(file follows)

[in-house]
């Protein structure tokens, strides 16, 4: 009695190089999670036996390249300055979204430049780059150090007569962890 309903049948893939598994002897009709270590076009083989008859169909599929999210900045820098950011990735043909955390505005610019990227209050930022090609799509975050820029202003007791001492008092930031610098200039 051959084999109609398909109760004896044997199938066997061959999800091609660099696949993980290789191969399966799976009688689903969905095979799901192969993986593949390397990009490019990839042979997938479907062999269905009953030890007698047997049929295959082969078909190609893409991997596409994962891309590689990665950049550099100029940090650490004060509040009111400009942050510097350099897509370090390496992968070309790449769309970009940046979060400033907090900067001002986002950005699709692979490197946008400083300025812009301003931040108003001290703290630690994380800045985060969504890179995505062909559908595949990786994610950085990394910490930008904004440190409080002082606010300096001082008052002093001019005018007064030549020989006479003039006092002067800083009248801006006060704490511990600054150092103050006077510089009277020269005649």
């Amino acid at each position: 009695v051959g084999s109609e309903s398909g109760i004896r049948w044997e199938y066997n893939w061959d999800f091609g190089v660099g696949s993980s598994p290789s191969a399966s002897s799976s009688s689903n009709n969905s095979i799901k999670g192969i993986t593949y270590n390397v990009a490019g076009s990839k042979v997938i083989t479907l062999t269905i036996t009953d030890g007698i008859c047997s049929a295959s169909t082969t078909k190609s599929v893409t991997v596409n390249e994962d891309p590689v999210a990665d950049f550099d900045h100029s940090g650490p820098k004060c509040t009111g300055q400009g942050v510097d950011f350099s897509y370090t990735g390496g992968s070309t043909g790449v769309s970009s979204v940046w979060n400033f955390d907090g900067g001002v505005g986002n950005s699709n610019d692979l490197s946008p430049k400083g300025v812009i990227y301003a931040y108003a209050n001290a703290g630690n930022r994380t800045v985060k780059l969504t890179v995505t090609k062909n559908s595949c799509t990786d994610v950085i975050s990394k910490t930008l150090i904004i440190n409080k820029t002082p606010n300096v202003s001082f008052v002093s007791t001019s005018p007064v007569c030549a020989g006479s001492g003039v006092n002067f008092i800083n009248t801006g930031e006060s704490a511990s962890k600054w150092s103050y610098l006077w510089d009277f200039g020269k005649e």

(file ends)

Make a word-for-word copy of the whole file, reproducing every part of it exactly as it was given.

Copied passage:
[in-house]
């Protein structure tokens, strides 16, 4: 009695190089999670036996390249300055979204430049780059150090007569962890 309903049948893939598994002897009709270590076009083989008859169909599929999210900045820098950011990735043909955390505005610019990227209050930022090609799509975050820029202003007791001492008092930031610098200039 051959084999109609398909109760004896044997199938066997061959999800091609660099696949993980290789191969399966799976009688689903969905095979799901192969993986593949390397990009490019990839042979997938479907062999269905009953030890007698047997049929295959082969078909190609893409991997596409994962891309590689990665950049550099100029940090650490004060509040009111400009942050510097350099897509370090390496992968070309790449769309970009940046979060400033907090900067001002986002950005699709692979490197946008400083300025812009301003931040108003001290703290630690994380800045985060969504890179995505062909559908595949990786994610950085990394910490930008904004440190409080002082606010300096001082008052002093001019005018007064030549020989006479003039006092002067800083009248801006006060704490511990600054150092103050006077510089009277020269005649």
């Amino acid at each position: 009695v051959g084999s109609e309903s398909g109760i004896r049948w044997e199938y066997n893939w061959d999800f091609g190089v660099g696949s993980s598994p290789s191969a399966s002897s799976s009688s689903n009709n969905s095979i799901k999670g192969i993986t593949y270590n390397v990009a490019g076009s990839k042979v997938i083989t479907l062999t269905i036996t009953d030890g007698i008859c047997s049929a295959s169909t082969t078909k190609s599929v893409t991997v596409n390249e994962d891309p590689v999210a990665d950049f550099d900045h100029s940090g650490p820098k004060c509040t009111g300055q400009g942050v510097d950011f350099s897509y370090t990735g390496g992968s070309t043909g790449v769309s970009s979204v940046w979060n400033f955390d907090g900067g001002v505005g986002n950005s699709n610019d692979l490197s946008p430049k400083g300025v812009i990227y301003a931040y108003a209050n001290a703290g630690n930022r994380t800045v985060k780059l969504t890179v995505t090609k062909n559908s595949c799509t990786d994610v950085i975050s990394k910490t930008l150090i904004i440190n409080k820029t002082p606010n300096v202003s001082f008052v002093s007791t001019s005018p007064v007569c030549a020989g006479s001492g003039v006092n002067f008092i800083n009248t801006g930031e006060s704490a511990s962890k600054w150092s103050y610098l006077w510089d009277f200039g020269k005649e």